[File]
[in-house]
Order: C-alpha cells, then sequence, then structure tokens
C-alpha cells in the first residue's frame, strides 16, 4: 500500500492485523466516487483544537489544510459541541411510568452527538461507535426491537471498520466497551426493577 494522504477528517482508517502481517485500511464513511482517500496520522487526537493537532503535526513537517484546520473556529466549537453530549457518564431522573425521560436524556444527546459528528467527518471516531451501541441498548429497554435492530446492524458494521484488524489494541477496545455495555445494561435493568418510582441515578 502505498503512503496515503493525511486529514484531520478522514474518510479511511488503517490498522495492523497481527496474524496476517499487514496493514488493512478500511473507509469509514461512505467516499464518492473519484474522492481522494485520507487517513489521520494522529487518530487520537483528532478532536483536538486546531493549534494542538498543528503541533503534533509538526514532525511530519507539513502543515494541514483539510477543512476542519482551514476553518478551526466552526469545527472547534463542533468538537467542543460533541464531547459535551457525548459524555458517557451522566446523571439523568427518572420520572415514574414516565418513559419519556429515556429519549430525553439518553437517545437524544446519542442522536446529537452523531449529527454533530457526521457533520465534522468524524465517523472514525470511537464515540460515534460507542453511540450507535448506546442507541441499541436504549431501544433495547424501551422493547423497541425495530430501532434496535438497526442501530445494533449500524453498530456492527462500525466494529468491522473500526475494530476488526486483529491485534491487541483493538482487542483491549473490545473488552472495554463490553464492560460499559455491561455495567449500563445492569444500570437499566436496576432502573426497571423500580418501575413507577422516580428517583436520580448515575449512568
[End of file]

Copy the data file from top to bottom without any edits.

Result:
[in-house]
Order: C-alpha cells, then sequence, then structure tokens
C-alpha cells in the first residue's frame, strides 16, 4: 500500500492485523466516487483544537489544510459541541411510568452527538461507535426491537471498520466497551426493577 494522504477528517482508517502481517485500511464513511482517500496520522487526537493537532503535526513537517484546520473556529466549537453530549457518564431522573425521560436524556444527546459528528467527518471516531451501541441498548429497554435492530446492524458494521484488524489494541477496545455495555445494561435493568418510582441515578 502505498503512503496515503493525511486529514484531520478522514474518510479511511488503517490498522495492523497481527496474524496476517499487514496493514488493512478500511473507509469509514461512505467516499464518492473519484474522492481522494485520507487517513489521520494522529487518530487520537483528532478532536483536538486546531493549534494542538498543528503541533503534533509538526514532525511530519507539513502543515494541514483539510477543512476542519482551514476553518478551526466552526469545527472547534463542533468538537467542543460533541464531547459535551457525548459524555458517557451522566446523571439523568427518572420520572415514574414516565418513559419519556429515556429519549430525553439518553437517545437524544446519542442522536446529537452523531449529527454533530457526521457533520465534522468524524465517523472514525470511537464515540460515534460507542453511540450507535448506546442507541441499541436504549431501544433495547424501551422493547423497541425495530430501532434496535438497526442501530445494533449500524453498530456492527462500525466494529468491522473500526475494530476488526486483529491485534491487541483493538482487542483491549473490545473488552472495554463490553464492560460499559455491561455495567449500563445492569444500570437499566436496576432502573426497571423500580418501575413507577422516580428517583436520580448515575449512568